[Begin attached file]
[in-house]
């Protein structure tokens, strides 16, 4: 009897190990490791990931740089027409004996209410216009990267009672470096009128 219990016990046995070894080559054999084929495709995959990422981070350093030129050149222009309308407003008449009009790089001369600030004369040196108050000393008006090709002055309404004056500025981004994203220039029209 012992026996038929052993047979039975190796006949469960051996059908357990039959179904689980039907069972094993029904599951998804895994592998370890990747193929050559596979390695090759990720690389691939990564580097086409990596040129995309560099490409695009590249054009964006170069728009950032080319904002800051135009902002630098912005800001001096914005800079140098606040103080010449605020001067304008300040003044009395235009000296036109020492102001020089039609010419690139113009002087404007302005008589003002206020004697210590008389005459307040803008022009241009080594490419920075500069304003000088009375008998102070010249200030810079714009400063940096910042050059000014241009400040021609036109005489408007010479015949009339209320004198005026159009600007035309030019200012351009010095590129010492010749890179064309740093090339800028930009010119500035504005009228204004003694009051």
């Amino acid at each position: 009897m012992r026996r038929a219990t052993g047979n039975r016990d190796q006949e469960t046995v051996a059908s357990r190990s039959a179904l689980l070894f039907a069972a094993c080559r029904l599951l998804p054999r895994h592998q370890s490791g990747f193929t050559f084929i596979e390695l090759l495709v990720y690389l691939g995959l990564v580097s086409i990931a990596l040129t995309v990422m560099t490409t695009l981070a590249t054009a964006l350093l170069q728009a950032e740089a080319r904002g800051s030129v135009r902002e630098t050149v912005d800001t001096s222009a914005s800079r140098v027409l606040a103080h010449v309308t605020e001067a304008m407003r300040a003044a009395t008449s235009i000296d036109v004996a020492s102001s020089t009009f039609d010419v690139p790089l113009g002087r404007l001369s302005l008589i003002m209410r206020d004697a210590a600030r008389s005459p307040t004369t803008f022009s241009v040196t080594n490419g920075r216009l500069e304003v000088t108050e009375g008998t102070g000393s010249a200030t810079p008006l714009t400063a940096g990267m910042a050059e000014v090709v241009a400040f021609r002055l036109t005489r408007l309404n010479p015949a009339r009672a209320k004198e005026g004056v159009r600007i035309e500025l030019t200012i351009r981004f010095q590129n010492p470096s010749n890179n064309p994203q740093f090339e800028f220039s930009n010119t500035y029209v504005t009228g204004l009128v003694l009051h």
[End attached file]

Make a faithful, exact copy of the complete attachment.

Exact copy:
[in-house]
């Protein structure tokens, strides 16, 4: 009897190990490791990931740089027409004996209410216009990267009672470096009128 219990016990046995070894080559054999084929495709995959990422981070350093030129050149222009309308407003008449009009790089001369600030004369040196108050000393008006090709002055309404004056500025981004994203220039029209 012992026996038929052993047979039975190796006949469960051996059908357990039959179904689980039907069972094993029904599951998804895994592998370890990747193929050559596979390695090759990720690389691939990564580097086409990596040129995309560099490409695009590249054009964006170069728009950032080319904002800051135009902002630098912005800001001096914005800079140098606040103080010449605020001067304008300040003044009395235009000296036109020492102001020089039609010419690139113009002087404007302005008589003002206020004697210590008389005459307040803008022009241009080594490419920075500069304003000088009375008998102070010249200030810079714009400063940096910042050059000014241009400040021609036109005489408007010479015949009339209320004198005026159009600007035309030019200012351009010095590129010492010749890179064309740093090339800028930009010119500035504005009228204004003694009051």
């Amino acid at each position: 009897m012992r026996r038929a219990t052993g047979n039975r016990d190796q006949e469960t046995v051996a059908s357990r190990s039959a179904l689980l070894f039907a069972a094993c080559r029904l599951l998804p054999r895994h592998q370890s490791g990747f193929t050559f084929i596979e390695l090759l495709v990720y690389l691939g995959l990564v580097s086409i990931a990596l040129t995309v990422m560099t490409t695009l981070a590249t054009a964006l350093l170069q728009a950032e740089a080319r904002g800051s030129v135009r902002e630098t050149v912005d800001t001096s222009a914005s800079r140098v027409l606040a103080h010449v309308t605020e001067a304008m407003r300040a003044a009395t008449s235009i000296d036109v004996a020492s102001s020089t009009f039609d010419v690139p790089l113009g002087r404007l001369s302005l008589i003002m209410r206020d004697a210590a600030r008389s005459p307040t004369t803008f022009s241009v040196t080594n490419g920075r216009l500069e304003v000088t108050e009375g008998t102070g000393s010249a200030t810079p008006l714009t400063a940096g990267m910042a050059e000014v090709v241009a400040f021609r002055l036109t005489r408007l309404n010479p015949a009339r009672a209320k004198e005026g004056v159009r600007i035309e500025l030019t200012i351009r981004f010095q590129n010492p470096s010749n890179n064309p994203q740093f090339e800028f220039s930009n010119t500035y029209v504005t009228g204004l009128v003694l009051h």